Friday, August 05, 2005

Paige Morgan Destroys Maxine Hong Kingston

As I've repeatedly said, the original idea for this blog was to create a community site to snark turgid verse and puffed reps. In case you missed it, Paige Morgan recently offered some masterful snark in the comments section for my most recent post. Despite this person's tame attack on our website (is that the best you can do?) and redundant, misguided grousing that we post under psuedonyms, I thought this snark was damn funny, especially the middle part, so I'm posting the short version here on the front page (If you want the whole thing, read the comments here). So thanks "Paige Morgan." But a warning to you: now that I've included you on the front page, people will begin assuming that you are really me pretending to be someone else, just as they complain that I am really Trochee and the others. Well, what can I say about that claim? It's flattering. But the truth is that I am not only Trochee, Ginger, and Bill Blood, but also Bookslut, Old Hag, Natalie Chicha, Steve Barron, R.C. Bald, Alan Cordle, and yes, even Adam Hardin. But I digress... On to the snark:

Crikey. You people run out of steam that easily? Given that you seemed more interested in people's bad 70's-era photos and fashion than actual poetry crit, maybe I shouldn't have been surprised. If you keep going, try publishing under your own names, and find actual things to snark about.

But here, you can have one of my old snarks about Maxine Hong Kingston, as, despite the fact that she isn't trying to be a poet anymore, she's still nuts, and I won't ever take this back.

Maxine Hong Kingston pulled a reverse Laura Riding Jackson, back in 2002, and renounced prose for poetry. She's very open and honest about why she's decided to become (or rather, realized that she *is*) a poet :
1. Poets are always happy.
2. She won't have to plot anymore plots.
3. She'll be free to live and not write any more "longbooks."
4. Poets don't care about money.
5. She wants to be socially irresponsible.
6. Writing poetry is all gift and no labor. The muse flies overhead and drops jewels into poets' hands. All she will have to do is hold up a basket to the sky. Later, she elaborates on this last reason (and I quote): ...fly...I....sky...cry...die...why...fly...fly... All the important words rhyme. They blow out of the sky and all I have to do is write them down. (endquote)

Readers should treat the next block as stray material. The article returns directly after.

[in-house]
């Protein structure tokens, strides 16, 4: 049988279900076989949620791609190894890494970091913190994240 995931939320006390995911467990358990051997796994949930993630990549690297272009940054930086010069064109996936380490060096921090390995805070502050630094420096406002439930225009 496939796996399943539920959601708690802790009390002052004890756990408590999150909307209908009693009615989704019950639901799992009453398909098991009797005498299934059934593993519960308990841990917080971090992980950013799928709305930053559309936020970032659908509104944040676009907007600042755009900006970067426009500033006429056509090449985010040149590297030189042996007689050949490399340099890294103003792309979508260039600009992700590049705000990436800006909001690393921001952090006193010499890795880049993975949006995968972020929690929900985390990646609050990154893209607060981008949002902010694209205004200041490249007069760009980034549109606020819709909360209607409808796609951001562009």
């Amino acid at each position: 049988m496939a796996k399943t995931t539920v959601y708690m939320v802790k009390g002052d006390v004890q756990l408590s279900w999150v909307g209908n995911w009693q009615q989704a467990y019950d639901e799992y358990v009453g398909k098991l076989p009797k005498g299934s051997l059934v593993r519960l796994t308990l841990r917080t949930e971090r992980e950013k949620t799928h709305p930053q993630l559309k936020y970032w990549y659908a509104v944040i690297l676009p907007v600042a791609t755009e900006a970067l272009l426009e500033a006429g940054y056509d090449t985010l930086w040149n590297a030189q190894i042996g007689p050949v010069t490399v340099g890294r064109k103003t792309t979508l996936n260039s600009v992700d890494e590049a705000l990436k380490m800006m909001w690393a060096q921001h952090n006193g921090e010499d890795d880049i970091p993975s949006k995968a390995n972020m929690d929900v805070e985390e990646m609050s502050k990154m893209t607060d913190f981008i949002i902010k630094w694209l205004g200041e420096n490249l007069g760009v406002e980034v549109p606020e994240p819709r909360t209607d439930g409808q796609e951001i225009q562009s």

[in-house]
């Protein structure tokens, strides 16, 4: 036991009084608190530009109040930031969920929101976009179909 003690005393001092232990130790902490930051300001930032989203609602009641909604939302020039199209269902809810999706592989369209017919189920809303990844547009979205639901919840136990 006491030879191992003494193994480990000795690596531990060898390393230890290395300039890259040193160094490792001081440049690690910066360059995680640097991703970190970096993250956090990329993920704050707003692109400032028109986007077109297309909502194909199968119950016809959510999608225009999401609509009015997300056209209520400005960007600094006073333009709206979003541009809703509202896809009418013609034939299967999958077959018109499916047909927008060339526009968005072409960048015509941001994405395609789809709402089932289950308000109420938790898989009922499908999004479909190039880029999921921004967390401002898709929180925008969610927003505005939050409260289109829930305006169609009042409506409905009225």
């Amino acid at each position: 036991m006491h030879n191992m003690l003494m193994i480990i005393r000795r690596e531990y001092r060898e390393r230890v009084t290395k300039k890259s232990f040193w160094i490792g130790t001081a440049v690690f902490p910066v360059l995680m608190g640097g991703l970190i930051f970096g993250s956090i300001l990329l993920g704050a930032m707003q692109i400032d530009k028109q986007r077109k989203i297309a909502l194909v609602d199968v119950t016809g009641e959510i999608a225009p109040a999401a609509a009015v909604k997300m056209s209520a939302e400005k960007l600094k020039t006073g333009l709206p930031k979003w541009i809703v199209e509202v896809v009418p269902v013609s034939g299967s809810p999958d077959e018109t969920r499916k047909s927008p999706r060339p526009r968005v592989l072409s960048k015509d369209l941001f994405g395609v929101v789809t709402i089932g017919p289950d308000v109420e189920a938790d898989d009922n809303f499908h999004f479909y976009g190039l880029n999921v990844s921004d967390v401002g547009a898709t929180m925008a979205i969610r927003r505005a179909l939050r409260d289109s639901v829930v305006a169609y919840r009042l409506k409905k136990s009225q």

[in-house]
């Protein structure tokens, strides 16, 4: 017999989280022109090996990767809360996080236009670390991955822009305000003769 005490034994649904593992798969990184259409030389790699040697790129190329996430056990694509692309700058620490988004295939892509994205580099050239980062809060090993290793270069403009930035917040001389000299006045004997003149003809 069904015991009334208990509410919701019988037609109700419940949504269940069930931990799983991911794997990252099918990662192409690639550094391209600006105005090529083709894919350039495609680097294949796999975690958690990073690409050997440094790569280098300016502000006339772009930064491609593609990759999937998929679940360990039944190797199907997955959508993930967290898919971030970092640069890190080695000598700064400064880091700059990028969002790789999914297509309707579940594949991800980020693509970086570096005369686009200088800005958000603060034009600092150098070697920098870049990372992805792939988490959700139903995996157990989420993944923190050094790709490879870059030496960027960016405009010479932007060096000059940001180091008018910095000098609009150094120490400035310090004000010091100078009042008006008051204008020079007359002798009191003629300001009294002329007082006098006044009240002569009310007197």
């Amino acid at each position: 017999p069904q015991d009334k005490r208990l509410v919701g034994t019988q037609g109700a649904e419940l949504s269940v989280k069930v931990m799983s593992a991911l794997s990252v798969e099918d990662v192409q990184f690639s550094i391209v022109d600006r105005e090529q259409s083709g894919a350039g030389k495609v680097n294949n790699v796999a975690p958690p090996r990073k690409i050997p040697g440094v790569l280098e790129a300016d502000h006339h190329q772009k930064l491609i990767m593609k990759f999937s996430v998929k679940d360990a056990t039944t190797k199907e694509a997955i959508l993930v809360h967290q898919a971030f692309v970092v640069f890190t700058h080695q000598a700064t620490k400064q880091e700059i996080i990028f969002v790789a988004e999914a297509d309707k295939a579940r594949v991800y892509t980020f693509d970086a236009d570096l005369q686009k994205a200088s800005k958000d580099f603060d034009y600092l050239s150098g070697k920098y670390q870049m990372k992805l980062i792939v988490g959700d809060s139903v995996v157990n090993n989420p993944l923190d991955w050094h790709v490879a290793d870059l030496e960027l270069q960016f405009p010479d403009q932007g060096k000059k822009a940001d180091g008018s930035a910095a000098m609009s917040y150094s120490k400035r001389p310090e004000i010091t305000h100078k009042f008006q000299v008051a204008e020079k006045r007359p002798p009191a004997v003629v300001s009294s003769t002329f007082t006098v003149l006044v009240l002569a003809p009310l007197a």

One of the questions that Kingston asks in her poetic genesis is "Why does the muse of lyrical love poetry have a name that sounds so much like error?" (Because it's Greek, you dumbass!) However, it's an even stranger question, because "lyrical love poetry" definitely indicates Erato, and it sounds like she's thinking of Eros, who isn't even a muse. Of course, she pronounces the Latin infinitive "inspirare" as in-SPEAR-ury," so I shouldn't be surprised. But I'm being petty. Why should someone actually have to *know* about western mythology and language in order to question it?

Several poets get name-dropped or quoted throughout the book (Tess Gallagher, Alice Fulton, Gary Snyder), and their view of Kingston's new identity is carefully skirted.

I failed at the reading she gave in Seattle. Any question would have been illuminating, but I fled when it was over. It was surreal -- everyone around seemed to have bought the book, and they'd spent the reading nodding and sighing, and asking, at the end, for advice to young writers of color ("Write every day.") I wish I'd had someone else along to pitch a fit with. Listening to her was certainly interesting -- crystallized some interesting problems and questions about the way people see poetry and prose.

What she doesn't mention in the book is that she was so excited about her realization that she was a poet that she had to tell *everybody* -- so she had dinner with Gary Snyder, Robert Hass, and Brenda Hillman. In the book, quotes from poets are pretty vague in terms of expressing approval or disapproval – she's very careful about skirting that issue. When she told Hass, Snyder, and Hillman her reasons, they apparently threw up their hands and had minor apoplectic fits, and said that what she was proposing wasn't possible. She told us that she isn't going to her poet friends anymore for advice, since they've forgotten that poem, "Never was heard a discouraging word..."

Kingston wants to return to the way she was when she was a baby in order to find poetry again. Not child. Baby. She read us a little four-line poem, and confided that she feels very lucky to be publishing things that she composed at 2 years old. (I personally think that Mattie J. T. Stepanek was writing better stuff in the womb, but I'll leave him out of this--). Since she can't get no satisfaction from her poet friends, our "Poet" decided to go out to Nature, more specifically, to watch some elephant seals. "Taking the day off, I was already acting like the Poet. The prose writer of the longbook never goes on spontaneous outings."
At this point, things got a bit mysterious – halfway through what I thought was an anecdote, I realized she was reading us a poem that she'd written about female elephant seals getting "plopped on" by males, and how relieved the other female seals were because they weren't getting fucked. Oh yes, and the poignancy of the fact that the estrus scent causes massive seal rape, and that the females can't run, because they haven't got any legs (should I have asked, do you suppose, about the males not having legs either?). The subject matter was consistent with themes from women's lit courses: (sexual) oppression, female consciousness and community – I'm mystified as to why she felt this needed to be a poem, as opposed to a prose work.

After that, she read us a poem about a broccoli tree that she'd grown. It went something like this (it's very abbreviated in the book): "I saw the edges of the broccoli leaves like little flames, and I communed with the broccoli, and felt the warmth of its gaze. The broccoli and I were one." I'm not going to try to break up her lines for her.